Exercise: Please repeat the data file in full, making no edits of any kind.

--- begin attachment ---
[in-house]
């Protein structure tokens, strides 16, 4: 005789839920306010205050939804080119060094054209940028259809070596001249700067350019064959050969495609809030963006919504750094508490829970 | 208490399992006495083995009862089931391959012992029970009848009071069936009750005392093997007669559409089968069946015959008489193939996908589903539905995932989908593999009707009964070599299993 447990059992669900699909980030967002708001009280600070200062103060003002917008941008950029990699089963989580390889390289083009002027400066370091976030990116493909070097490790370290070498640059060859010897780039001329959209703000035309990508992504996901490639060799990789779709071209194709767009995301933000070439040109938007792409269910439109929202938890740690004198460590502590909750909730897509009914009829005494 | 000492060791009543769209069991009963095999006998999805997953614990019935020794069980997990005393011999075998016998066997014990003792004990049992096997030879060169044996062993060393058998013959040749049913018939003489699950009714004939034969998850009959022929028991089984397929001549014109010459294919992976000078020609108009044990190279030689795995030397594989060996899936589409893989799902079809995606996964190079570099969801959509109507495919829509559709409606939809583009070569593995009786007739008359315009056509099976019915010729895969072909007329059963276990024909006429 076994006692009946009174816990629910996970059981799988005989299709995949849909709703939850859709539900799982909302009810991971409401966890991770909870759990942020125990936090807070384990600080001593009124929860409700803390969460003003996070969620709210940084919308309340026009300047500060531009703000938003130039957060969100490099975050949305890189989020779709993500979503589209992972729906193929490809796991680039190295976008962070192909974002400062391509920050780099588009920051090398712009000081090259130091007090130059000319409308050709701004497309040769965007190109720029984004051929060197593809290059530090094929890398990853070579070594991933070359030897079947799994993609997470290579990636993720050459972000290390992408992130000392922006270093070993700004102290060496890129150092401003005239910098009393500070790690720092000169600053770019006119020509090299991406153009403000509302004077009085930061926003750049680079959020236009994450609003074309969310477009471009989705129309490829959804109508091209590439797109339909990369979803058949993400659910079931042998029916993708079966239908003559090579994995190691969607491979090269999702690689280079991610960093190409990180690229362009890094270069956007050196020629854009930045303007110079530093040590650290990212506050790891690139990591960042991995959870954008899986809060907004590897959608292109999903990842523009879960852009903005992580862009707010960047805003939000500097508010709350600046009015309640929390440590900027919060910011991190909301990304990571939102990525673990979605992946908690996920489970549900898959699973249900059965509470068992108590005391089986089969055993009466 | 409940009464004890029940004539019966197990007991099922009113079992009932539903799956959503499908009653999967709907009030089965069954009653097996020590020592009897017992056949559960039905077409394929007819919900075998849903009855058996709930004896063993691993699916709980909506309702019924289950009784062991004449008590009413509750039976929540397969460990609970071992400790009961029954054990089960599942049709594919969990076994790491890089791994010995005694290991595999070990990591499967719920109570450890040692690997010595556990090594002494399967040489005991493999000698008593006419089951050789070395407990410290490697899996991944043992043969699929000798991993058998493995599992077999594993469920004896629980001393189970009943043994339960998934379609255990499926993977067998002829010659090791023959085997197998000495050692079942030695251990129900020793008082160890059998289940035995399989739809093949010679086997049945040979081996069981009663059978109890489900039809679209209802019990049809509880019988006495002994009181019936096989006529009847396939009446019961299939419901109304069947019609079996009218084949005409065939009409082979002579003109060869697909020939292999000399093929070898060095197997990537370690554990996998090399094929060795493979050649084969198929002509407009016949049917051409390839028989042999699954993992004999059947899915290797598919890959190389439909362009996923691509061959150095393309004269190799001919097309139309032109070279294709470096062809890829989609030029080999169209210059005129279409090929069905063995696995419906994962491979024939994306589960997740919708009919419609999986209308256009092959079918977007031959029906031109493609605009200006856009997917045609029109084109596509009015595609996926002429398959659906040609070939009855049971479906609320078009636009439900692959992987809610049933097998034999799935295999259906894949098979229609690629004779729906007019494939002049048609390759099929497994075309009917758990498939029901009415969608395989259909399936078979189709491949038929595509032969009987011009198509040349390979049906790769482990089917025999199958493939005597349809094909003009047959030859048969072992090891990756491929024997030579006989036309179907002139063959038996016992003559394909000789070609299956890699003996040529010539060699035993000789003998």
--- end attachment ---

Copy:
[in-house]
């Protein structure tokens, strides 16, 4: 005789839920306010205050939804080119060094054209940028259809070596001249700067350019064959050969495609809030963006919504750094508490829970 | 208490399992006495083995009862089931391959012992029970009848009071069936009750005392093997007669559409089968069946015959008489193939996908589903539905995932989908593999009707009964070599299993 447990059992669900699909980030967002708001009280600070200062103060003002917008941008950029990699089963989580390889390289083009002027400066370091976030990116493909070097490790370290070498640059060859010897780039001329959209703000035309990508992504996901490639060799990789779709071209194709767009995301933000070439040109938007792409269910439109929202938890740690004198460590502590909750909730897509009914009829005494 | 000492060791009543769209069991009963095999006998999805997953614990019935020794069980997990005393011999075998016998066997014990003792004990049992096997030879060169044996062993060393058998013959040749049913018939003489699950009714004939034969998850009959022929028991089984397929001549014109010459294919992976000078020609108009044990190279030689795995030397594989060996899936589409893989799902079809995606996964190079570099969801959509109507495919829509559709409606939809583009070569593995009786007739008359315009056509099976019915010729895969072909007329059963276990024909006429 076994006692009946009174816990629910996970059981799988005989299709995949849909709703939850859709539900799982909302009810991971409401966890991770909870759990942020125990936090807070384990600080001593009124929860409700803390969460003003996070969620709210940084919308309340026009300047500060531009703000938003130039957060969100490099975050949305890189989020779709993500979503589209992972729906193929490809796991680039190295976008962070192909974002400062391509920050780099588009920051090398712009000081090259130091007090130059000319409308050709701004497309040769965007190109720029984004051929060197593809290059530090094929890398990853070579070594991933070359030897079947799994993609997470290579990636993720050459972000290390992408992130000392922006270093070993700004102290060496890129150092401003005239910098009393500070790690720092000169600053770019006119020509090299991406153009403000509302004077009085930061926003750049680079959020236009994450609003074309969310477009471009989705129309490829959804109508091209590439797109339909990369979803058949993400659910079931042998029916993708079966239908003559090579994995190691969607491979090269999702690689280079991610960093190409990180690229362009890094270069956007050196020629854009930045303007110079530093040590650290990212506050790891690139990591960042991995959870954008899986809060907004590897959608292109999903990842523009879960852009903005992580862009707010960047805003939000500097508010709350600046009015309640929390440590900027919060910011991190909301990304990571939102990525673990979605992946908690996920489970549900898959699973249900059965509470068992108590005391089986089969055993009466 | 409940009464004890029940004539019966197990007991099922009113079992009932539903799956959503499908009653999967709907009030089965069954009653097996020590020592009897017992056949559960039905077409394929007819919900075998849903009855058996709930004896063993691993699916709980909506309702019924289950009784062991004449008590009413509750039976929540397969460990609970071992400790009961029954054990089960599942049709594919969990076994790491890089791994010995005694290991595999070990990591499967719920109570450890040692690997010595556990090594002494399967040489005991493999000698008593006419089951050789070395407990410290490697899996991944043992043969699929000798991993058998493995599992077999594993469920004896629980001393189970009943043994339960998934379609255990499926993977067998002829010659090791023959085997197998000495050692079942030695251990129900020793008082160890059998289940035995399989739809093949010679086997049945040979081996069981009663059978109890489900039809679209209802019990049809509880019988006495002994009181019936096989006529009847396939009446019961299939419901109304069947019609079996009218084949005409065939009409082979002579003109060869697909020939292999000399093929070898060095197997990537370690554990996998090399094929060795493979050649084969198929002509407009016949049917051409390839028989042999699954993992004999059947899915290797598919890959190389439909362009996923691509061959150095393309004269190799001919097309139309032109070279294709470096062809890829989609030029080999169209210059005129279409090929069905063995696995419906994962491979024939994306589960997740919708009919419609999986209308256009092959079918977007031959029906031109493609605009200006856009997917045609029109084109596509009015595609996926002429398959659906040609070939009855049971479906609320078009636009439900692959992987809610049933097998034999799935295999259906894949098979229609690629004779729906007019494939002049048609390759099929497994075309009917758990498939029901009415969608395989259909399936078979189709491949038929595509032969009987011009198509040349390979049906790769482990089917025999199958493939005597349809094909003009047959030859048969072992090891990756491929024997030579006989036309179907002139063959038996016992003559394909000789070609299956890699003996040529010539060699035993000789003998």